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Albert Montgomery Kligman (March 17, 1916 – February 9, 2010)[1] was a dermatologist who invented Retin-A, the popular acne medication, but may be best-known for a scandal involving involuntary dermatological experiments performed on prisoners in the Philadelphia prison system.



Kligman was born in Philadelphia to poor Jewish immigrants, his father from Ukraine and mother from England. As a child, he was a Boy Scout, developing a love of plants on scouting trips to the countryside.[2]

With financial support from Simon Greenberg, a major rabbi of the time, he attended Pennsylvania State University, earning a bachelor's degree in 1939. He was captain of the gymnastics team.[3]

He went on to receive a PhD in botany from the University of Pennsylvania in 1942, specializing in the study of fungi. He continued at the University of Pennsylvania, enrolling in its medical school, earning his M.D. in 1947. He chose dermatology as his specialty in order to apply his expertise in fungi.

Upon graduation, he joined the dermatology faculty as an associate, also signing on at the Hospital of the University of Pennsylvania.[3]

Scholarship and inventions

Kligman was a prolific scholar and was known for bringing scientific rigor to a field that, at the time, was lacking it. Kligman wrote numerous papers on run-of-the-mill dermatological conditions such as athlete's foot and dandruff. He also worked at the intersection of cosmetics and medicine, coining the terms "cosmeceuticals" and "photoaging."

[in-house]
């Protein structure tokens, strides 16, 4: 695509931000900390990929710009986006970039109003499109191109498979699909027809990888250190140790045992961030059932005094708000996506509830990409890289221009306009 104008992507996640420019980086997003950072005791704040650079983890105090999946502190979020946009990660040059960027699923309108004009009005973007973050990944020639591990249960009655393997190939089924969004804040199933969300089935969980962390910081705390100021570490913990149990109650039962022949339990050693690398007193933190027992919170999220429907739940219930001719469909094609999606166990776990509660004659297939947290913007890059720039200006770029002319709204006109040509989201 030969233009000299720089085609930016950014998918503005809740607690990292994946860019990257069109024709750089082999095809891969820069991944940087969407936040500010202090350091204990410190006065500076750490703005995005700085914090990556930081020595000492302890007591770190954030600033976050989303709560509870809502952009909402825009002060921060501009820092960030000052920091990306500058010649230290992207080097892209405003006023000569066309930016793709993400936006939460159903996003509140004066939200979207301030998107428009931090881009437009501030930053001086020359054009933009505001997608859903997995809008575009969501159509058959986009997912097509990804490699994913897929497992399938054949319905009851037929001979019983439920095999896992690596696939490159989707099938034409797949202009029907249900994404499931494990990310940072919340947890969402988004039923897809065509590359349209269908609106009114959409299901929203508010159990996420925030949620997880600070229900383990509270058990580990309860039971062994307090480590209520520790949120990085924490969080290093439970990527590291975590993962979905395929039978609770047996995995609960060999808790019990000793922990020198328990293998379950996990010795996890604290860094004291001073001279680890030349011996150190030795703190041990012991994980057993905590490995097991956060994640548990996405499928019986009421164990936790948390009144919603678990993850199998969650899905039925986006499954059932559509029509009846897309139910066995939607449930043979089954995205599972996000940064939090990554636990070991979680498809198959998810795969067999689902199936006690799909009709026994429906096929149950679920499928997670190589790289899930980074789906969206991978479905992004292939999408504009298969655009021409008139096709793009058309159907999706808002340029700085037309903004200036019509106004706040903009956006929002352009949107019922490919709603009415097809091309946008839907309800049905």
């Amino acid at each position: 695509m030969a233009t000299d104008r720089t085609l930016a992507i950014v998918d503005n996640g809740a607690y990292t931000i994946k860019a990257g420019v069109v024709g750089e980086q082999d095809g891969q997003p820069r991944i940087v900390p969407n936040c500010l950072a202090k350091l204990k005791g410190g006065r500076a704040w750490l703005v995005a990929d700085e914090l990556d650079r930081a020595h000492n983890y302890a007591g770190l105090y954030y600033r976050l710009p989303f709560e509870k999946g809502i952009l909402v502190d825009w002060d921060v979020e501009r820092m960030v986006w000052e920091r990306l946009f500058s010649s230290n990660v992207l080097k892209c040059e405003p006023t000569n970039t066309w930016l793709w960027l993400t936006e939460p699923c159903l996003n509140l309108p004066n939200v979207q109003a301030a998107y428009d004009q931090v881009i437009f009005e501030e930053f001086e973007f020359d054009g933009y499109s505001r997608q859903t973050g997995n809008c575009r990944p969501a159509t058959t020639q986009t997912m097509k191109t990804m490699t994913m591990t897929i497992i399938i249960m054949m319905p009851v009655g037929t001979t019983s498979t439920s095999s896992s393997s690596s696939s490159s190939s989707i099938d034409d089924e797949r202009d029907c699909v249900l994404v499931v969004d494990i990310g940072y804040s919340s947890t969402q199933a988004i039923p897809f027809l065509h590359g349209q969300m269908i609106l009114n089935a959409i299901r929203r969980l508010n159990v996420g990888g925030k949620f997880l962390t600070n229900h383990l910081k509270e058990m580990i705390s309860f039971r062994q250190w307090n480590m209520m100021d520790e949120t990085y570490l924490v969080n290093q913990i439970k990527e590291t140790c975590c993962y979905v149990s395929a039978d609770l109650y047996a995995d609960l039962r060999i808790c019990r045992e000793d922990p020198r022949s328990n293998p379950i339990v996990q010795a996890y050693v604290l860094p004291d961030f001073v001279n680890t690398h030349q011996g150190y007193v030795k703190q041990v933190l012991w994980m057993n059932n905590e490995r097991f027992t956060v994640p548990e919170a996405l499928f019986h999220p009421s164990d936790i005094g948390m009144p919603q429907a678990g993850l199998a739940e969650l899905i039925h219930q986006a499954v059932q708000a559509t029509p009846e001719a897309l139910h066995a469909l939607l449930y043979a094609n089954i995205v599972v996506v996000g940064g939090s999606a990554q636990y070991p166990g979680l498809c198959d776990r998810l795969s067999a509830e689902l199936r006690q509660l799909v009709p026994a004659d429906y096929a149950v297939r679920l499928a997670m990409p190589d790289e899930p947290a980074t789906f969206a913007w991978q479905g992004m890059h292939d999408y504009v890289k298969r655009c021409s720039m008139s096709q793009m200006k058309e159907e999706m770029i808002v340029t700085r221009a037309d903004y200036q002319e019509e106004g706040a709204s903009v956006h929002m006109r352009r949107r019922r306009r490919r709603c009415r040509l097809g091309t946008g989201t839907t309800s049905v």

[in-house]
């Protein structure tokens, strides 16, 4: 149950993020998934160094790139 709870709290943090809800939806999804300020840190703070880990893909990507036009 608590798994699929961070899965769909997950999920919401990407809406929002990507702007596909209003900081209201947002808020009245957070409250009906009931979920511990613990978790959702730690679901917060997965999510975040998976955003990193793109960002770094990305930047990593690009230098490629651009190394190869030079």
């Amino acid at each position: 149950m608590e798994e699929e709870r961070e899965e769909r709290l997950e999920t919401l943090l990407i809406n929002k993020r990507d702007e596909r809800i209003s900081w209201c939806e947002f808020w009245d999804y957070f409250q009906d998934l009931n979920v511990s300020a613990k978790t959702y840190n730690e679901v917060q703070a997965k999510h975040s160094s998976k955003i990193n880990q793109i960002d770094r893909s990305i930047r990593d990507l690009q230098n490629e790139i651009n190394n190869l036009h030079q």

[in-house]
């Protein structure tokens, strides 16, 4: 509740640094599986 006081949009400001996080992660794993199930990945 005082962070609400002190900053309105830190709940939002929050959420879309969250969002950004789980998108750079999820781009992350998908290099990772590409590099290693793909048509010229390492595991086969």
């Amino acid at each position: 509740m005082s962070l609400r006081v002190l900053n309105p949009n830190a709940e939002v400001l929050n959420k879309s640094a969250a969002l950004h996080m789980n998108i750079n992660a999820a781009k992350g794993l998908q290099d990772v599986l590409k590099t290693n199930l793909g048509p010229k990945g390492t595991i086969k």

His identification of the use of tretinoin as a treatment for acne and wrinkles was perhaps his best-known contribution to dermatology. Sold as Retin-A, this innovation earned Kligman significant royalties. He was a generous supporter of the department of dermatology at the University of Pennsylvania, having donated over $4 million by 1998.[4]

Controversial dermatological experiments

Despite his significant scientific contributions, Kligman is best known for conducting human experiments on prisoners at Holmesburg Prison in Philadelphia. Stemming from early testing of treatments for ringworm, his work there started with en effort to control athlete's foot at the invitation of prison officials. He found the environment fraught with possibilities, and undertook dozens of experiments on prisoners there for pharmaceutical companies and government agencies. While the prisoners were paid for their participation, little effort was taken to assure the safety of the test subjects, some of whom were intentionally exposed to pathogens causing infections, including herpes, staphylococcus, and athlete's foot. Moreover, Kligman's paying subjects had other unintended consequences: the economic power gained by some subjects allowed them to "coerce sexual favors from other inmates."[5]

Kligman's prisoner testing for the government was not limited to dermatology, extending even to the testing of psychoactive drugs for the Department of Defense.[6]